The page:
Judge Who Saw Secret JFK Files: Conspiracy Theorists Will be Disappointed in Thursday's Release
A federal judge in Minnesota who has seen a sizable portion of the unreleased documents on the assassination of President John F. Kennedy says those documents, due to be released Thursday, won't be as exciting as many are hoping.
"The [Assassination Records Review Board] was very careful," Judge John Tunheim, who served on the board, told the Washington Examiner in an interview. "Anything that we saw that was information itself about the assassination or about any of the key players such as Lee Harvey Oswald was released, regardless of whether an agency wanted us to protect it or not."
The ARRB was created by an act of Congress in 1992, largely in reaction to the conspiracy theories revived by Oliver Stone's movie "JFK," which was released in 1991.
The National Archives estimates 88 percent of the total documents were publicly available after the ARRB's work, and another 11 percent have been available since then, but were also partially redacted.
Most or all of the remaining one percent — three thousand pages that have never been seen at all, along with 34,000 that were redacted by the ARRB — will be made public this Thursday, which has historians, conspiracy theorists, and newshounds alike playing a guessing game of what might be so special as to remain unreleased.
But Tunheim gave a sober assessment of what the documents are likely to include, even though he hasn't seen them in over 20 years.
"What we protected was largely intelligence-gathering information," Tunheim told the Washington Examiner.
"So, it might have been the name of an intelligence agent which we protected until we thought that they probably would no longer be with us. Those names have already all been released in the intervening 20 years or so. But sources and methods of intelligence gathering, details of intelligence sharing relationships with foreign governments, foreign informants, a lot of that protected information had to do with the American government's intelligence and law enforcement relationships with foreign countries – that was a particularly sensitive area, and we agreed to more redactions on that basis. That is what the information is that will hopefully be released this week."
According to the 1992 law, any documents withheld by the ARRB would be protected for 25 years, which expires this Thursday. However, the act also said the president at the time could order the documents to continue to be withheld.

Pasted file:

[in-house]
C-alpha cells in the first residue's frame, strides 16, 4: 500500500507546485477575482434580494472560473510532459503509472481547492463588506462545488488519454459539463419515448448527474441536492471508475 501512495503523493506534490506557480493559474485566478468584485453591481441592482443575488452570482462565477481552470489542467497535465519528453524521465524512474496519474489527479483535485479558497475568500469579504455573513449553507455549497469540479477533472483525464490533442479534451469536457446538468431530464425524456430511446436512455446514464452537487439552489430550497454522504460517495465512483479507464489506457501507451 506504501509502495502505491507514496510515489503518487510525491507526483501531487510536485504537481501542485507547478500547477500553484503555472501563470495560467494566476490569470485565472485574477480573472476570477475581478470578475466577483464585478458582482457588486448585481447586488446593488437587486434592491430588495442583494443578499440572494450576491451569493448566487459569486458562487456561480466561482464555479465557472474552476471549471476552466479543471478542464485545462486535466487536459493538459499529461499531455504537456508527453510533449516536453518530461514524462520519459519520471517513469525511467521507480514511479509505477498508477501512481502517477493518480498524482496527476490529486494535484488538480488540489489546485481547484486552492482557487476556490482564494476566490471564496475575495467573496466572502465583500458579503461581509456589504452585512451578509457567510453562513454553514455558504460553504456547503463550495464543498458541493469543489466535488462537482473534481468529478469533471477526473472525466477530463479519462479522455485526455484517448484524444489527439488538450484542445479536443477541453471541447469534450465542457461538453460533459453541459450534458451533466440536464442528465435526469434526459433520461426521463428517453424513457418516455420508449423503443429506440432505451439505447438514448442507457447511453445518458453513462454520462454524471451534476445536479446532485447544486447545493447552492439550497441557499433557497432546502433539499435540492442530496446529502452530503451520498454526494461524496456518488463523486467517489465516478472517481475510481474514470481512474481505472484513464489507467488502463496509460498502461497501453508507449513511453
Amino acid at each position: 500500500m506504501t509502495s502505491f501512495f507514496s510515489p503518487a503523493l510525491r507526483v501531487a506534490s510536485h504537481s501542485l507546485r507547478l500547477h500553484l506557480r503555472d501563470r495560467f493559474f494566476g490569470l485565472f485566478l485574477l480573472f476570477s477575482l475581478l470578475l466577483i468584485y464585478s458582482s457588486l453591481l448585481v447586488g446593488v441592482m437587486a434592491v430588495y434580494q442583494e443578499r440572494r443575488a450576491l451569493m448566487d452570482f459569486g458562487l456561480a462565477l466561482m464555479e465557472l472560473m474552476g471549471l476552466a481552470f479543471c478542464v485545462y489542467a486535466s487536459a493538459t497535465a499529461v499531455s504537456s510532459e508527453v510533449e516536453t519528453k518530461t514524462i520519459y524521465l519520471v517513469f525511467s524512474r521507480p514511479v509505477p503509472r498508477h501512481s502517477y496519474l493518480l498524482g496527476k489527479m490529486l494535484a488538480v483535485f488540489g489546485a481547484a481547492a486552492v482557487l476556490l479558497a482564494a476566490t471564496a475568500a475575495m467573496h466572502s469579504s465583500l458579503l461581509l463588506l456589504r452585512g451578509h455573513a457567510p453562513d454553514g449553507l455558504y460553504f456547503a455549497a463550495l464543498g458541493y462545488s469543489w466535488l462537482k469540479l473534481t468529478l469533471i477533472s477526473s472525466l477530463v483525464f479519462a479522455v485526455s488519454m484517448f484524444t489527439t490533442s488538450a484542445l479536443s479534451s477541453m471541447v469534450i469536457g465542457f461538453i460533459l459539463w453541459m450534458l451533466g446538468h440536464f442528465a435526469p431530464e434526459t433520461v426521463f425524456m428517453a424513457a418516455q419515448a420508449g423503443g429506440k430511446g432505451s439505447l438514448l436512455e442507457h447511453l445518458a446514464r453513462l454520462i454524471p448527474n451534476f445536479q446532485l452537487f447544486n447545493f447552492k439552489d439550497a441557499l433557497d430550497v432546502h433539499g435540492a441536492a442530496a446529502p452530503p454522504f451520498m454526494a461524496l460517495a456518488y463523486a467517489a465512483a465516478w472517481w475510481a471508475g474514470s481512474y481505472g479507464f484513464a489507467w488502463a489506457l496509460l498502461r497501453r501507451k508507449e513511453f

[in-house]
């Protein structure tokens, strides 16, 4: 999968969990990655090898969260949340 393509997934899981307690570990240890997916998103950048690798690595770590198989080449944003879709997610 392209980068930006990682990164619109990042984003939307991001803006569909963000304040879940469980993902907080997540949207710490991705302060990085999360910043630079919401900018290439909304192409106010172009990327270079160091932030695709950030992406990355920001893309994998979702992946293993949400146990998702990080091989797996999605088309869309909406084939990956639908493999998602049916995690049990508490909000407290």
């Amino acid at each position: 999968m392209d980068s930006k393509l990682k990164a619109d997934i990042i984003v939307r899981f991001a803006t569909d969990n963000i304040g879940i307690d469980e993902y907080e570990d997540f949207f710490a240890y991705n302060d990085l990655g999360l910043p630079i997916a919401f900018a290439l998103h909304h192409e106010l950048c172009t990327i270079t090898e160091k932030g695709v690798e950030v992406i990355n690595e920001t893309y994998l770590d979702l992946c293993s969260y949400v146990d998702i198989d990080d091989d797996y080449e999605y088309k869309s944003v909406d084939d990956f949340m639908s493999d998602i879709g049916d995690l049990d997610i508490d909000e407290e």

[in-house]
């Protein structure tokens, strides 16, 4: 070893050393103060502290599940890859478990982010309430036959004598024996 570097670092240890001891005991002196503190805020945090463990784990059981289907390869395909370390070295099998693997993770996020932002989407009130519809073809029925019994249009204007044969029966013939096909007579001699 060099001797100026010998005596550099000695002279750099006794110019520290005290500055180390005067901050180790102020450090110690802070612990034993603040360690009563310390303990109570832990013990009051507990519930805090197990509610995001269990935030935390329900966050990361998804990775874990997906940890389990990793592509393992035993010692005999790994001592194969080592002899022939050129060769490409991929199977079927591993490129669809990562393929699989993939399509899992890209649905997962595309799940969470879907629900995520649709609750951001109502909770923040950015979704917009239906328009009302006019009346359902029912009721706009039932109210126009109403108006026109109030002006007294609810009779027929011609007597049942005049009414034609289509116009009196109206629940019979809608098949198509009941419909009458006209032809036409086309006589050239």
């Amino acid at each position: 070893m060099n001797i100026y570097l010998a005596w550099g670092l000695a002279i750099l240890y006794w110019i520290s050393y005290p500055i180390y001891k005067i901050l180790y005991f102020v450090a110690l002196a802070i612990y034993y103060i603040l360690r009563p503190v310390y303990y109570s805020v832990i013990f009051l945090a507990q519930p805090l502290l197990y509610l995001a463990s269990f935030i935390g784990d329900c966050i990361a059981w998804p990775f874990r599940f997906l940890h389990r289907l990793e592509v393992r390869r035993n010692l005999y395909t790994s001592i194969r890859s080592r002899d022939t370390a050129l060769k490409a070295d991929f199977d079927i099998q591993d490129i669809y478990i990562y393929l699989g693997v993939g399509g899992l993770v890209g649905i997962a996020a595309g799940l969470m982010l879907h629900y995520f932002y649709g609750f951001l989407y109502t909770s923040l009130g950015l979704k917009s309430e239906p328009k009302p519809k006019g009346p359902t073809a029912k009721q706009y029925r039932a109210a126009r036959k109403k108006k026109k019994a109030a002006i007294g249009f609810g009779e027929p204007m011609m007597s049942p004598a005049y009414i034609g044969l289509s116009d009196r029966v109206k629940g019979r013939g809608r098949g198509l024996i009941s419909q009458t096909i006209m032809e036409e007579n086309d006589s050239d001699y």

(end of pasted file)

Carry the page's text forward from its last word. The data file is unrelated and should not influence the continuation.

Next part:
Over the weekend, President Trump tweeted that he would allow for the release of all the documents, but until the deed is done, there's always the chance that there could be a presidential change of mind.
Judge Tunheim is lending his voice to the sizable number who are saying that full transparency is the only remaining option.
"I believe that it's time to release everything if for no other reason than some assurance that we can give to people who are interested in the subject that the government is no longer hiding information that relates to the Kennedy assassination," Tunheim said.
"We would have liked to have released everything, but we had a statute that we had to apply, and, you know, there were legitimate reasons in the 1990's for continuing to protect some sources and methods of intelligence gathering," Tunheim added.
"We didn't protect very much, but what we did, I think it's long overdue to release."
Professor Patrick Maney, a historian at Boston College, agrees that it will be difficult for the president to make an argument to have the documents withheld any longer.
"My view is after this long of a time, it's hard for me to believe that any of these things would really jeopardize national security," Maney said.
As for the documents pertaining to other countries, Maney said most of those will relate to Cuba, the former Soviet Union, and also Mexico, because the CIA was keeping Oswald under surveillance during a 1963 trip to Mexico City in which he visited the Cuban embassy.
Maney believes in some cases, the CIA may have lobbied the ARRB to withhold documents that are more embarrassing than compromising.
"[The ARRB] indicated there is just a, whether you call it territorial, or there is a kind of bureaucratic imperative to withhold and conceal. And in a democracy, the imperative should be the opposite," he said. "It should be to disclose to the public."